11. #11
    Join Date
    Nov. 1, 2005
    Location
    The Prairie
    Posts
    5,443

    Default

    There must be some para equestrians in the Alberta dressage scene?

    Are you involved in the Alberta dressage associations? Someone there must know who the paraequestrians are and who they ride with.

    Andrea Taylor is the national coach of the Canadian para team. Maybe try to get her out for a clinic or see if she can recommend a trainer for you.

    She has a website:
    http://taylordressage.com/
    I love cooking with wine. Sometimes I even put it in the food.



  12. #12
    Join Date
    Jan. 30, 2010
    Location
    Alberta
    Posts
    3,553

    Default

    I know of ONE local rider with MS, and she was refered to trainers in BC. I don't know of any other para riders...but then I am not a para rider, just one with special needs/considerations (neuro issues don't count as para)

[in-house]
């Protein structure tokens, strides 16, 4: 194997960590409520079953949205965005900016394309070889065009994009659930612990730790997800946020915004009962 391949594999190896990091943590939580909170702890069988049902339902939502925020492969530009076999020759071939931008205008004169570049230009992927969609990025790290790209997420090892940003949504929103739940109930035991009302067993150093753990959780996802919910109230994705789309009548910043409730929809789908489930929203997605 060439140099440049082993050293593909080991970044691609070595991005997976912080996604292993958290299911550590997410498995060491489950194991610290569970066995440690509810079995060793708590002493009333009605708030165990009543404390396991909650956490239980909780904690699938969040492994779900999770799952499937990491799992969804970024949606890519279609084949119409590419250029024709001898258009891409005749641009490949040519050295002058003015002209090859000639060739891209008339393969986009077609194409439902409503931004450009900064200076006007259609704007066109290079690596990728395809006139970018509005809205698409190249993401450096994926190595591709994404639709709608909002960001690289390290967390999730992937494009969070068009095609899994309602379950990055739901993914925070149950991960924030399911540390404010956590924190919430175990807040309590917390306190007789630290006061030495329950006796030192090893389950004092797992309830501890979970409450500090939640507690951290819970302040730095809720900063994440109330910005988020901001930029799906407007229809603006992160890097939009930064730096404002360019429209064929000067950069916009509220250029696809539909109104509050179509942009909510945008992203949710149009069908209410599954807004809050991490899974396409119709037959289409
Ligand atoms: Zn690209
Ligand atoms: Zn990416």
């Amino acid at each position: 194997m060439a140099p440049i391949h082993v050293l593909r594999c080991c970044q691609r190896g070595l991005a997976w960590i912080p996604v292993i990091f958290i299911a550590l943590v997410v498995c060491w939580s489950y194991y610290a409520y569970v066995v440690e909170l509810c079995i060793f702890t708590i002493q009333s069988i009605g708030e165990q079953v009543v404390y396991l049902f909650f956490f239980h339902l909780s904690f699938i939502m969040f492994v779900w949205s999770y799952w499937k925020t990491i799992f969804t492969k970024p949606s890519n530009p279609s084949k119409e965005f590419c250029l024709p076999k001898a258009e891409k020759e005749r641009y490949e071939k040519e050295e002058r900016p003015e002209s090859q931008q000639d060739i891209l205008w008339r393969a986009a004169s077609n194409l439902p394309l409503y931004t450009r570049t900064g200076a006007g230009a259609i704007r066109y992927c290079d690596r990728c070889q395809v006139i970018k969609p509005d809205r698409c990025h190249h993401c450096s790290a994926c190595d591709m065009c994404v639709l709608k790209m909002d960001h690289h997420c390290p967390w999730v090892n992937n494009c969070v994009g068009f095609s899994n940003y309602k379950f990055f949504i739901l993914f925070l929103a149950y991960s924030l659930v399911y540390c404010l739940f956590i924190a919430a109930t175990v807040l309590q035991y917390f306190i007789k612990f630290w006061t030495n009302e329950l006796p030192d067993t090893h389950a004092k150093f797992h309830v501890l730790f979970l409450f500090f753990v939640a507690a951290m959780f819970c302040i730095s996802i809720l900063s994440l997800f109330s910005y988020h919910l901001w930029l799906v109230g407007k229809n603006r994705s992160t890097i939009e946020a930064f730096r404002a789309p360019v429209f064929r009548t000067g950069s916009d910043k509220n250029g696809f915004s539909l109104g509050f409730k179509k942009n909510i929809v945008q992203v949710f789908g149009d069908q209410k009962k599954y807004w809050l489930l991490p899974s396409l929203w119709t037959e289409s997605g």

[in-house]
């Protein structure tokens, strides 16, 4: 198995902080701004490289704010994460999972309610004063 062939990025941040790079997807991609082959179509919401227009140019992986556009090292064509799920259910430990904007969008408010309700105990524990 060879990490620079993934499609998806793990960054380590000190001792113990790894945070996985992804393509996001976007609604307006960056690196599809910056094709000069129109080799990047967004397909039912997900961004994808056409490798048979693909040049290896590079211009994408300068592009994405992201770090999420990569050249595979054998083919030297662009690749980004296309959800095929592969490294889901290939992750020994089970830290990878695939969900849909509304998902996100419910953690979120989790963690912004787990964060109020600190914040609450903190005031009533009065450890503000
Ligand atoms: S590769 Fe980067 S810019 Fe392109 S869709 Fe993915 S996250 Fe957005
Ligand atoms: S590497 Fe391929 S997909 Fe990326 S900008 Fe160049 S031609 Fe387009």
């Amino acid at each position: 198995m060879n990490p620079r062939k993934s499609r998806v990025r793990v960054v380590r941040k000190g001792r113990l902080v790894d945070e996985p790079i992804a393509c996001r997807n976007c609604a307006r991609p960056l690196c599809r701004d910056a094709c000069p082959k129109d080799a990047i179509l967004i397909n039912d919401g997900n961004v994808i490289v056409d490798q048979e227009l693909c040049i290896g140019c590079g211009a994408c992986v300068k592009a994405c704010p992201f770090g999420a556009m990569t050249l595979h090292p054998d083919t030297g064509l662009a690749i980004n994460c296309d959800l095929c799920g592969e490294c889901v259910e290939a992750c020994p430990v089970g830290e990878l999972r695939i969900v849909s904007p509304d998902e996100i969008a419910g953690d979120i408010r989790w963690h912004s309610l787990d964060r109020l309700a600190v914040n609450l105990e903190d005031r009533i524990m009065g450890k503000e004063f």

It isn't just being able to adapt my abilities to be able to ride, but also to a certain extent how my horses (both are green) are worked with. I just cannot use force to train them as I cannot count on having force available to me.

    For example at a recent schooling show, my young horse panicked at her first intro to cows. She could not handle the cows, and anytime she got the cows in her line of sight she would rear. ..a very new habit for her. The judge (also a coach) thought I should kick/whip her forward, but the risk of her going further up and over is too high...and I would not be able to get off soon enough. Plus...I can neither kick nor carry a dressage whip. We I gave up showing, got a few circles in shoulder fore so she could not look at cows, and called it a day.

    I think I HAVE found a local coach who can help with my body awareness issues once the season is over (she sounds like she would enjoy the challenge) Would really help if DH would let me buy a trailer I can load/unload by myself so I CAN actually haul to her...but that is a seperate issue.